Planning obligations secured by S106 agreements or unilateral undertakings are required to make developments acceptable in planning terms; mitigating any harm caused by the proposed development.
Such obligations are entered into by parties with an interest in land (such as a developer/owner) and the Local Planning Authority (‘LPA’). Planning obligations cover a variety of issues, typical examples include restrictions on the occupation of affordable housing and the provision of financial contributions to be used by the LPA for public open space or educational facilities.
Can they restrict my parking permit application?
An issue which has been increasingly raised within Greater London is whether or not S106 Agreements can legally impose restrictions on applications for parking permits.
The Court of Appeal case of Khodari provides key guidance on this point. In Khodari the LPA sought to prevent those occupying flats (the development) from applying for parking permits on the highway.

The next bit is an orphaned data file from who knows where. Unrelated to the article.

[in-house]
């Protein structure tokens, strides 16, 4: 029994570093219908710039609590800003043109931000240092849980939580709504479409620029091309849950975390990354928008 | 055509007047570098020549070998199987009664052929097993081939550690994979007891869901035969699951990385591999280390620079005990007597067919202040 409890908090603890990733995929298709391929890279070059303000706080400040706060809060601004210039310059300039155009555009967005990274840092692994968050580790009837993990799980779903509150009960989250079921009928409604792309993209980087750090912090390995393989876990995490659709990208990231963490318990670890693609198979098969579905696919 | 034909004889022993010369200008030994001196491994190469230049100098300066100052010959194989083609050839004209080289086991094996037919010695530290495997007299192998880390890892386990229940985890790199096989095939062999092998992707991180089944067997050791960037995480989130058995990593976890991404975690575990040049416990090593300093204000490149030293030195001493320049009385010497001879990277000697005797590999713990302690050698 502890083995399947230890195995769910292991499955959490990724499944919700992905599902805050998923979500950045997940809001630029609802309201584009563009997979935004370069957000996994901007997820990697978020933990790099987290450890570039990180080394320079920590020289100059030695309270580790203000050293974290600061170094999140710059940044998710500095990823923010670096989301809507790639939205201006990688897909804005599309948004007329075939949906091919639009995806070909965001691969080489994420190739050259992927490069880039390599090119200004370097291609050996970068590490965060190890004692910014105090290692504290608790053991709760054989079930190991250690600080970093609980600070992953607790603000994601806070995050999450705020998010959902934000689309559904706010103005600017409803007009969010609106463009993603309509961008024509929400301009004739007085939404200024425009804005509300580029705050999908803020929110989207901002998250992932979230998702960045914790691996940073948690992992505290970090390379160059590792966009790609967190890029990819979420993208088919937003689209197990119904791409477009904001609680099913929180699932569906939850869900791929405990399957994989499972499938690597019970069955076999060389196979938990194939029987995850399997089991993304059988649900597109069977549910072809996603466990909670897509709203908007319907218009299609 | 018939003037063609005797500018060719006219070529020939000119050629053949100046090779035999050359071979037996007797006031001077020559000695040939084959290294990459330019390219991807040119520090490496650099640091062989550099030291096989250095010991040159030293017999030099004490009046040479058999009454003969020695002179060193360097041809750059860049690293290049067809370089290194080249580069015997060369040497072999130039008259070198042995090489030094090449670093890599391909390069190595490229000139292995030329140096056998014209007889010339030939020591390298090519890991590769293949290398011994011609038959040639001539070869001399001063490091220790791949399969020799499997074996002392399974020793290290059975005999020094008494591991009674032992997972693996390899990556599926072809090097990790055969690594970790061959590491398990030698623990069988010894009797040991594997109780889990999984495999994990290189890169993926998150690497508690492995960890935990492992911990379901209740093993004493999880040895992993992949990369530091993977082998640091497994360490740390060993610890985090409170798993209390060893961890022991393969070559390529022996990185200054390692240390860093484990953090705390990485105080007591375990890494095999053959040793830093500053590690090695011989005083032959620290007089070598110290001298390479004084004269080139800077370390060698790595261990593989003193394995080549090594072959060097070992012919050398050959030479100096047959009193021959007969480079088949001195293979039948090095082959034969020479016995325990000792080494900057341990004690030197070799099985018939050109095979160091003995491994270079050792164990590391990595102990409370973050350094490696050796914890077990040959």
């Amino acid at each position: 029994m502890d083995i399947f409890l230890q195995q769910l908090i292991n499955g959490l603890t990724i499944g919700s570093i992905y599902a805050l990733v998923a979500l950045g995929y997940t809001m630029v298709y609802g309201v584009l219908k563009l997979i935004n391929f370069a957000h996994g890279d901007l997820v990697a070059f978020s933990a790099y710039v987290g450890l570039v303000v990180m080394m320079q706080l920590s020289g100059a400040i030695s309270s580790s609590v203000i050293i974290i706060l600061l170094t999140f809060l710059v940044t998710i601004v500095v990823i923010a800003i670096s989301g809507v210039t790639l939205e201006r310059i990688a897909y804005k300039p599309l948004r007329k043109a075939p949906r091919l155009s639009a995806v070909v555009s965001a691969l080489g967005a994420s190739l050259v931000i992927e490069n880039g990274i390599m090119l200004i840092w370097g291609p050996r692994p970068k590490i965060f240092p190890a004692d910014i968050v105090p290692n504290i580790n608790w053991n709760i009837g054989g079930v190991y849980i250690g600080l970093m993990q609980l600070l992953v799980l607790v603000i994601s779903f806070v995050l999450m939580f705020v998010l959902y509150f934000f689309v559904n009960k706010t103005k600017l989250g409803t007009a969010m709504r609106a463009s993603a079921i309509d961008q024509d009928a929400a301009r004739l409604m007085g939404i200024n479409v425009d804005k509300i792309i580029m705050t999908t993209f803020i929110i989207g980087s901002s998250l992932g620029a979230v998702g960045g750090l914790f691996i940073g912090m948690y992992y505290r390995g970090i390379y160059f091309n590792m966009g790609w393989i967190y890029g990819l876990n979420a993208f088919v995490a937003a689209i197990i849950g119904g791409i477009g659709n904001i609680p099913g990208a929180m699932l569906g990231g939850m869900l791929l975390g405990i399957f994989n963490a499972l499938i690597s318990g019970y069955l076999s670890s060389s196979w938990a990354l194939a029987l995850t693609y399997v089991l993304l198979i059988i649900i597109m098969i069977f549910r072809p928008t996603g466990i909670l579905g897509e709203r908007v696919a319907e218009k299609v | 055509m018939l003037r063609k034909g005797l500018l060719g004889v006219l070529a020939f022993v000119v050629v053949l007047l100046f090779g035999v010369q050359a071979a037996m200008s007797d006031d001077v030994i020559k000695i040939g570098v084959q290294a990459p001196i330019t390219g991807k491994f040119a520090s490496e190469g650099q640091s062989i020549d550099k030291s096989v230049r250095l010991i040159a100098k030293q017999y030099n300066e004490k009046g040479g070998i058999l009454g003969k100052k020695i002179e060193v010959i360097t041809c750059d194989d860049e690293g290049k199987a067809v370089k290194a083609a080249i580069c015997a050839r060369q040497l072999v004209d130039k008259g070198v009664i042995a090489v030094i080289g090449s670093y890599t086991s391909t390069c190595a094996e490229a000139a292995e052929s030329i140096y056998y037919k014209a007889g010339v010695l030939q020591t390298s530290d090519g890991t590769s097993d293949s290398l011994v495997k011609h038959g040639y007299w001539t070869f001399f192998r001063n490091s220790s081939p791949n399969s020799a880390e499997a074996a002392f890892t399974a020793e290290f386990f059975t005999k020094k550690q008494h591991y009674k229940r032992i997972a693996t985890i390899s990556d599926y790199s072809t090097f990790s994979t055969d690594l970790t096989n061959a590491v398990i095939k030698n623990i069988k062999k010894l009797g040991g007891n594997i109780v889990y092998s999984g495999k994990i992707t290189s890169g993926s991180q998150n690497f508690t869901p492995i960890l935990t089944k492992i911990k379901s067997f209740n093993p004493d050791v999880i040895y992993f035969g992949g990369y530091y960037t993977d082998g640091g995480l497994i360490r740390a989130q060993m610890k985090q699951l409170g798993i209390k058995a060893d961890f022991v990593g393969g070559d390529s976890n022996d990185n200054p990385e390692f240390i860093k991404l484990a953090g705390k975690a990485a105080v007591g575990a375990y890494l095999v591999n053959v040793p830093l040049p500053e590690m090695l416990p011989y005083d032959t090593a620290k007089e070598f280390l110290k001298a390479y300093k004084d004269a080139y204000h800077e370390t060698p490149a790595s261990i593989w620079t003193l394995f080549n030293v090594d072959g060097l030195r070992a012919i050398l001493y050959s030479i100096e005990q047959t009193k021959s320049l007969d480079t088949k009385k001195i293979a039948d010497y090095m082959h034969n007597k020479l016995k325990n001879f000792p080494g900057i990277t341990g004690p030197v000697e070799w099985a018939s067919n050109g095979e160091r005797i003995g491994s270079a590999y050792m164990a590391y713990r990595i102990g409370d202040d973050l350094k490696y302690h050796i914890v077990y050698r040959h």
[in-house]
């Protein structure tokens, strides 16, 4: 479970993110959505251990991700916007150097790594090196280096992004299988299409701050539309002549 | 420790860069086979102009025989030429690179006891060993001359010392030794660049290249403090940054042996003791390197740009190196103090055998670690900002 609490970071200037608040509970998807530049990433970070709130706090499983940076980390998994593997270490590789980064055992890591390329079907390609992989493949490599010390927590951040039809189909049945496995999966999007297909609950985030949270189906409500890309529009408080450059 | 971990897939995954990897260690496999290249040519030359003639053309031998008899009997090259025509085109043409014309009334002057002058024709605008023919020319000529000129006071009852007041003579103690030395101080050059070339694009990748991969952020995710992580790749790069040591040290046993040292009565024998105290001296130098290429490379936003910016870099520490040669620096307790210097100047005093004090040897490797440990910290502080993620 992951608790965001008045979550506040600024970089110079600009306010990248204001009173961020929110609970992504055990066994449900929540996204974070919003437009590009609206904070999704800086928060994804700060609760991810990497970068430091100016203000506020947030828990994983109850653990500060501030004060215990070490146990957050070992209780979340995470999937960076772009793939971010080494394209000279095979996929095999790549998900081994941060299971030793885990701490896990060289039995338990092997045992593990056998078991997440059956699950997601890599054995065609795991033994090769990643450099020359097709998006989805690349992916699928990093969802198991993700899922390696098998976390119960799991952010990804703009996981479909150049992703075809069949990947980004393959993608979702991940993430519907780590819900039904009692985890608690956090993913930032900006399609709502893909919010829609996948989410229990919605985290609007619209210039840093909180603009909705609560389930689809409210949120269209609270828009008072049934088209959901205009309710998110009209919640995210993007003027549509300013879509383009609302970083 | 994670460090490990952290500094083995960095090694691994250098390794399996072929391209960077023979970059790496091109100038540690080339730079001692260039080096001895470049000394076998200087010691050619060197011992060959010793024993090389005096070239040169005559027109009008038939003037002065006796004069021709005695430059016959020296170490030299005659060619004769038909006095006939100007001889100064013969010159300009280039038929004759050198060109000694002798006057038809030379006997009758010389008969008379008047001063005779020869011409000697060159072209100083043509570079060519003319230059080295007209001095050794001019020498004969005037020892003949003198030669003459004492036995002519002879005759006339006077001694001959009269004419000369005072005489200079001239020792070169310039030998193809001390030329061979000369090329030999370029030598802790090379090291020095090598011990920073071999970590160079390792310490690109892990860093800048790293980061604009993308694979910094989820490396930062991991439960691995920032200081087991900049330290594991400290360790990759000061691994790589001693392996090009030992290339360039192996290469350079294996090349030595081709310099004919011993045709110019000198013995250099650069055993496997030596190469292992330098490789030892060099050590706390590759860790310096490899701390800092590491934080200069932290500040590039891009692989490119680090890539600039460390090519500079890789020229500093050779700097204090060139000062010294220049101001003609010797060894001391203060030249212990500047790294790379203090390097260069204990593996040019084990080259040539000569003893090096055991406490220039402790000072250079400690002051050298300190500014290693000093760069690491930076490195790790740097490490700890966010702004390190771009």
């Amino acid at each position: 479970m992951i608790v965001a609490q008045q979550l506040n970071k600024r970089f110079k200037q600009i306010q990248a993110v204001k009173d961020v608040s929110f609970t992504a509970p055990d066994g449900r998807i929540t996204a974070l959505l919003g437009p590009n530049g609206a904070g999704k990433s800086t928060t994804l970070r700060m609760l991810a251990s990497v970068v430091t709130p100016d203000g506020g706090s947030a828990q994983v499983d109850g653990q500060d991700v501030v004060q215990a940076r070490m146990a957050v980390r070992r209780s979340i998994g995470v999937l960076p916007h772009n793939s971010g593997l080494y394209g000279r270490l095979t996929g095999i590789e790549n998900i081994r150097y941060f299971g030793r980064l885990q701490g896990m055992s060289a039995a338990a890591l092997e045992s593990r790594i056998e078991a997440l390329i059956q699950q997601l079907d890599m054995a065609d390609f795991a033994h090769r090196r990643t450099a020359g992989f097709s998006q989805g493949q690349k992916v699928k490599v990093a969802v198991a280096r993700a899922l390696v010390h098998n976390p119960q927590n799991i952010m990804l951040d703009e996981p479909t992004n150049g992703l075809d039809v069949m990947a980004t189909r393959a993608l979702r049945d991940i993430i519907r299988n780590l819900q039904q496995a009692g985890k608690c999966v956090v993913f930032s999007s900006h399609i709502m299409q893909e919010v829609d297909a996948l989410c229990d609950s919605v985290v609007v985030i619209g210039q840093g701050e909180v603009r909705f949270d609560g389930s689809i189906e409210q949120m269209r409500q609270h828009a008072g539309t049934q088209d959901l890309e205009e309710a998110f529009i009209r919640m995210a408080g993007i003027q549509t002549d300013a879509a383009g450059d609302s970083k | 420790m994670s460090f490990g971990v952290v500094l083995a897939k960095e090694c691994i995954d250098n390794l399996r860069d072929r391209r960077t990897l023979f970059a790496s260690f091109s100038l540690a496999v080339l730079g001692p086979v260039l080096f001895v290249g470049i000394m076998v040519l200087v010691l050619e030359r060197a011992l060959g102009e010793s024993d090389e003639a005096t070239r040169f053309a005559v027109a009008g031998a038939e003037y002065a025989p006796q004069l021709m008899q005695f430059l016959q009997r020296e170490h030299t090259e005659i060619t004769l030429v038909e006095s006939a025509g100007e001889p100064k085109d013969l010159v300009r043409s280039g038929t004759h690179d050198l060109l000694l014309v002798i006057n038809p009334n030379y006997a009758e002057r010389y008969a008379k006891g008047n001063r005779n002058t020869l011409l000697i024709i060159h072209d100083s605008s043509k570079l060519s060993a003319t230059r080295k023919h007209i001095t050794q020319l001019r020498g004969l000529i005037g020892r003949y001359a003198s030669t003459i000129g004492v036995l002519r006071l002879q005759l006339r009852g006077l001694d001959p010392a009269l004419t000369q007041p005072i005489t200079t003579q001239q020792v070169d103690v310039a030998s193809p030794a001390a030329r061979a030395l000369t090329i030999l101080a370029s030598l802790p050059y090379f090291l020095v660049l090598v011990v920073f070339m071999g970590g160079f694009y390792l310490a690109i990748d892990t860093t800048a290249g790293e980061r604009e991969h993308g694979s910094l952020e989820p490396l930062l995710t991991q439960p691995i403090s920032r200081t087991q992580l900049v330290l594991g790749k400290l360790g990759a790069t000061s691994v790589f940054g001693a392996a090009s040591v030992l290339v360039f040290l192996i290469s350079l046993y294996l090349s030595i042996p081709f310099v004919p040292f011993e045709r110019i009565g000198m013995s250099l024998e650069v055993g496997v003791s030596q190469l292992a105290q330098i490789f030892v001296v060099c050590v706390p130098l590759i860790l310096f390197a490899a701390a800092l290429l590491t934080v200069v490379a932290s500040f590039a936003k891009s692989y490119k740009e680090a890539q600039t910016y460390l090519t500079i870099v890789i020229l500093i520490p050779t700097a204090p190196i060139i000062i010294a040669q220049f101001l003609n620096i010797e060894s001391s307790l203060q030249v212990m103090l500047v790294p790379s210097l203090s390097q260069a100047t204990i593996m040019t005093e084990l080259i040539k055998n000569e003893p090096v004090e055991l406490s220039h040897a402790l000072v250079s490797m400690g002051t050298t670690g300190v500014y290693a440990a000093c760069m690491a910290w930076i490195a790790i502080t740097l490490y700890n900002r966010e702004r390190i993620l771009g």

The S106 defined “the Land” as the building. The Court of Appeal ruled that applying for a parking permit was “not [the] use of any particular flat…but use of the highway for parking”. The parking permit restriction was therefore not capable of enforcement under S106.
The Greater London Council Act 1974
Crucially the Khodari obligation was also made under another statutory power, namely S16 of the Greater London Council (General Powers) Act 1974. S16 allows for agreements to be made “in connection with the land.” The Court affirmed that this “connection” is widely interpreted and there was a sufficient “connection” observed between the residential flats and the parking permits.
What does this all mean for parking permits?
The key message from Khodari therefore remains that LPAs in Greater London can continue to impose obligations that restrict applications for parking permits so long as the correct legislation is used.
R (Khodari) v Royal Borough of Kensignton and Chelsea Council and another  EWCA Civ 333